Thread: What do band pass filters do???

Started: 2006-11-18 06:25:49
Last activity: 2006-11-18 14:12:05
Topics: IRIS EPO
John or Jan Lahr
2006-11-18 06:25:49
Recently someone asked, "Is there a place that I can read about the
band pass filters and what they do? "

I'll take a stab at an answer and hope others will chime in as well.

Any seismic signal can be decomposed into an infinite set of sign
waves, each with a specific
amplitude and frequency. If all of the sign waves are added up, the
original seismogram will be
produced. Often the signal of interest has a low frequency and is
recorded with a low amplitude.
When viewed on the original seismogram, this small signal is buried
in higher-frequency, higher-
amplitude noise. In this case, if just the high frequencies are
reduced in amplitude by a "low-pass
filter," then the gain can be increased to boost the low frequencies
enough to become visible.

AmaSeis has two filters, a high-pass filter and a low-pass filter.

A "high-pass filter" allows frequencies higher than a set corner
frequency to pass unchanged, while attenuating lower frequencies.

A "low-pass filter" allows frequencies that are lower than a set
corner frequency to pass unchanged, while attenuating higher frequencies.

When both filters are set, the filter is called a "band pass" filter.

The corner frequencies can be adjusted by specifying either the
frequency or the period of the corner. The period is just 1 divided
by the frequency. For low frequencies, such as 0.05 Hz, it's easier
to think in terms of period -- in this case 1/0.05 = 20 seconds period.

Since the AS-1 samples the amplitude of the seismic signal about 6
times per second, clearly high frequencies will not be well
represented. The highest frequency that it's theoretically possible
to record faithfully is one half of the sample rate. (For more
details on this, look up Nyquist Frequency,
http://en.wikipedia.org/wiki/Nyquist_frequency )

Therefore, the low pass corner setting for AmaSeis should never be
set to a frequency higher than 3 Hz.

In order to enhance the surface waves, which have a lot of energy in
the range of .05 Hz (20 seconds period), I find it useful to set the
helicorder filters to pass the band from 12s to 25s. In other words,
the low-pass filter corner is set to 12 seconds and the high-pass
filter corner is set to 25 seconds.

Try these settings on today's record to see the effect on your
station. Keep in mind that the filter settings do not change the
data that are stored on disk, but simply change the way they are displayed.

To see what a broad-band research station looks like unfiltered,
low-pass filtered, and high-pass filtered, click on this image to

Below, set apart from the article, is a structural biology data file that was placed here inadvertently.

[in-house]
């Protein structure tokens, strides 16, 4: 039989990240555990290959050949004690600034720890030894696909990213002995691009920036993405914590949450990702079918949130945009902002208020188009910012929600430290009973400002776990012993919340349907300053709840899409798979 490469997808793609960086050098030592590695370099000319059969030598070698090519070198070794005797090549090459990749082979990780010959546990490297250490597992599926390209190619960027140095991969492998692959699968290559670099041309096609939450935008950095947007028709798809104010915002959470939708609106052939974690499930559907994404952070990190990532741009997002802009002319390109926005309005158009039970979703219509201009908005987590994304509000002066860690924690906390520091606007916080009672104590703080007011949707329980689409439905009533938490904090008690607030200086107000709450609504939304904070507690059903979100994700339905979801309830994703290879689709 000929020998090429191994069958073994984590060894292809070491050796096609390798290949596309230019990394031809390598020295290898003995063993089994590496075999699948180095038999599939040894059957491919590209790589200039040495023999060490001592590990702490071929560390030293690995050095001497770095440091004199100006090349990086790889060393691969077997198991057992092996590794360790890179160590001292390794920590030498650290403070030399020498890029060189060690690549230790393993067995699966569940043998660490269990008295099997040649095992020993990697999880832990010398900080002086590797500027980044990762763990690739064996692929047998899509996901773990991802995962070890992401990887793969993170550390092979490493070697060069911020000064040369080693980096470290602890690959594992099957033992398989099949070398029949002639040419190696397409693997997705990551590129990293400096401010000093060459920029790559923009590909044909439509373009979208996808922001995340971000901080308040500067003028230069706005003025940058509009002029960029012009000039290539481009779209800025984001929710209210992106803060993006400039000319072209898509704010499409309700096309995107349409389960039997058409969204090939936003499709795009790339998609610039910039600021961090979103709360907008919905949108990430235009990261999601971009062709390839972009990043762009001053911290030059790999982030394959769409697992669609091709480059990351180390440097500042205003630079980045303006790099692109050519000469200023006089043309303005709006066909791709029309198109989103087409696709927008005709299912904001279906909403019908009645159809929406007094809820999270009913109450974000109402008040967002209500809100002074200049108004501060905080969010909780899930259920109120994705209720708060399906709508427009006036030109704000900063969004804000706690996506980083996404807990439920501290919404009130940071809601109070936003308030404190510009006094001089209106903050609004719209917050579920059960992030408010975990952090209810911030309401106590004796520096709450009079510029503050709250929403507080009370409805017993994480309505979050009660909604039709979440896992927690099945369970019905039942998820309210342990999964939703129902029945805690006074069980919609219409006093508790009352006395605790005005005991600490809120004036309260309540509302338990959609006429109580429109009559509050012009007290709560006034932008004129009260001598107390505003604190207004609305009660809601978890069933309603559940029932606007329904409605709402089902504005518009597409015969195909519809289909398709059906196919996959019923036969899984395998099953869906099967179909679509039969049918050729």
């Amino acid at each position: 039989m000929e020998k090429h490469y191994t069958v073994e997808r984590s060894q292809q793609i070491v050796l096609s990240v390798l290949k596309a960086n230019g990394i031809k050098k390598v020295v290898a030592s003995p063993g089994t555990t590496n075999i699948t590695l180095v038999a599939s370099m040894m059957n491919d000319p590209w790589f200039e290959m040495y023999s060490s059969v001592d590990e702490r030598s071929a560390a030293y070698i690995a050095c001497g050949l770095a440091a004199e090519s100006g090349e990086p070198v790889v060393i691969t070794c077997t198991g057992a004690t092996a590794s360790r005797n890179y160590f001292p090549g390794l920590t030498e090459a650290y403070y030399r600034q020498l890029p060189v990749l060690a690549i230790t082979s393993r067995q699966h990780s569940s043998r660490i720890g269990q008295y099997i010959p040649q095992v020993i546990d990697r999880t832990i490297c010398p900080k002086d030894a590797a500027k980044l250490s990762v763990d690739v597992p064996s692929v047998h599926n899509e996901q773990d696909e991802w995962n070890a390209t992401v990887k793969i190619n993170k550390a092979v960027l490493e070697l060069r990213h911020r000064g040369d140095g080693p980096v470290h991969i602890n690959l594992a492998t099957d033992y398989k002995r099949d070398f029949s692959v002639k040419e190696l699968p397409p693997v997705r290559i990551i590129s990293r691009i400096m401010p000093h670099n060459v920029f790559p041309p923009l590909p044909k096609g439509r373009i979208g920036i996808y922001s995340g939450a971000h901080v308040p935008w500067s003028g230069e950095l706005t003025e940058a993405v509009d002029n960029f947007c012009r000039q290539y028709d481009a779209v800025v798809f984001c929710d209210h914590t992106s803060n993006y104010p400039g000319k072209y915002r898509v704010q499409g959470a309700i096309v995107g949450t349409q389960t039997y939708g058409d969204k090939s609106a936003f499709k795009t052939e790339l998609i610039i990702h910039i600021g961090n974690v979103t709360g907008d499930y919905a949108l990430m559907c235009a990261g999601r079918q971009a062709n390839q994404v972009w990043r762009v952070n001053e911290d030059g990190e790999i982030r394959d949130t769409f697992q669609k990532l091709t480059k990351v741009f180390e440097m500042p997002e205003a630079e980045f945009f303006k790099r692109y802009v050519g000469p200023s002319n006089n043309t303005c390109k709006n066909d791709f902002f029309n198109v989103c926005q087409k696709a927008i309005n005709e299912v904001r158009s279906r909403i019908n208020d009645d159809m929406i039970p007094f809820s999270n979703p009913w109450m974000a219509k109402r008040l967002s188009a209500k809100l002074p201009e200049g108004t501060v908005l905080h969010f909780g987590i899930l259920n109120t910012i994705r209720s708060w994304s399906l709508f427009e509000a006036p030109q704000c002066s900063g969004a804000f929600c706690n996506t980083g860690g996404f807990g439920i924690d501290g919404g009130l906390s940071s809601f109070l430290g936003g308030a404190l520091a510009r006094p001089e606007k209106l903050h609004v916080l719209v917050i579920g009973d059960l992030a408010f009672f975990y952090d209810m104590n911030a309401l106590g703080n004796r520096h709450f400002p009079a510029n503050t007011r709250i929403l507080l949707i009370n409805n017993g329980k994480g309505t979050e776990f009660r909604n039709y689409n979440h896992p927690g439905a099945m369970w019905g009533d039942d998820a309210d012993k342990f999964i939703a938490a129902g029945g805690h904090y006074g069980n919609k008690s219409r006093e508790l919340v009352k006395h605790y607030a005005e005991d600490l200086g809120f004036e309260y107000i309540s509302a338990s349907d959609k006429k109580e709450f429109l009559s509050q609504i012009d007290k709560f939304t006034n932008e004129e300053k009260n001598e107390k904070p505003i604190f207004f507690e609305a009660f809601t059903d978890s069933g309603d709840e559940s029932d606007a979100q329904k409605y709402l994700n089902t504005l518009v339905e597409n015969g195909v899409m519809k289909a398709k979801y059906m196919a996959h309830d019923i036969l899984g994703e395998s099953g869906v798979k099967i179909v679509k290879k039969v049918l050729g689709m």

toggle between the three views:
http://www.jclahr.com/science/psn/cor/index.html

There is a interactive applet that demonstrates filtering of a signal
that consists primarily of just two frequencies. The band-pass
filter bands can be adjusted to "bring out" each of the frequencies
by itself. In the case of seismology, the lower frequency would be
so small that it would be hard to see prior to filtering out the
higher frequency and raising the
gain. See: http://www.chem.uoa.gr/applets/AppletFourAnal/Appl_FourAnal2.html

Hope this helps. Keep the questions coming!

John



  • Larry Braile
    2006-11-18 14:12:05
    Attached is a sac file of the Nov. 15, 2006 M8.3 Kuril Islands
    earthquake seismogram recorded at West Lafayette, Indiana on an AS-1
    seismograph. You can view the file using the AmaSeis software. The
    distance from the epicenter to the station was 78.11 degrees or 8685 km
    (78.11 deg. x 111.19 km/deg.).

    The USGS reported magnitudes of M8.3, mb6.6, MS7.8 based on an average
    of many stations. From the WLIN seismogram, I calculated magnitudes of
    mb 6.4 and MS 7.8 using the online AS-1 Magnitude Calculator, and mb6.5
    and MS 7.8 using the magnitude calculator in AmaSeis. These estimates
    are in very good agreement with the official USGS magnitudes. If you
    have an AS-1 seismograph, try calculating the magnitudes from your
    seismogram. Or, use the attached seismogram to practice the calculation.

    Following up on John Lahr's recent email on filtering, it's interesting
    to filter the Kuril seismogram with a high pass filter. Try a cut-off
    period of 2 s for the high pass filter. By emphasizing the high
    frequencies, the P waves from the main shock earthquake and from several
    aftershocks are enhanced. In the filtered record, one can identify the
    first P arrivals from several aftershocks (at least 6 are visible). A
    listing of the mainshock event and larger aftershocks is available at
    http://earthquake.usgs.gov/eqcenter/recenteqsww/Quakes/quakes_big.php to
    compare with the time differences between the main shock P arrival and
    the aftershock P arrivals on the filtered seismogram.

    -Larry Braile

    --

    Lawrence W. Braile, Professor and Head

    Department of Earth and Atmospheric Sciences

    550 Stadium Mall Drive

    Purdue University

    West Lafayette, IN 47907-2051

    (765) 494-5979 (O), (765) 496-1210 (Fax)

    E-mail: braile<at>purdue.edu <braile<at>purdue.edu>

    Web page: http://web.ics.purdue.edu/~braile
    http://web.ics.purdue.edu/%7Ebraile

    Departmental web page: http://www.purdue.edu/eas/

    SAGE web page: http://www.sage.lanl.gov/






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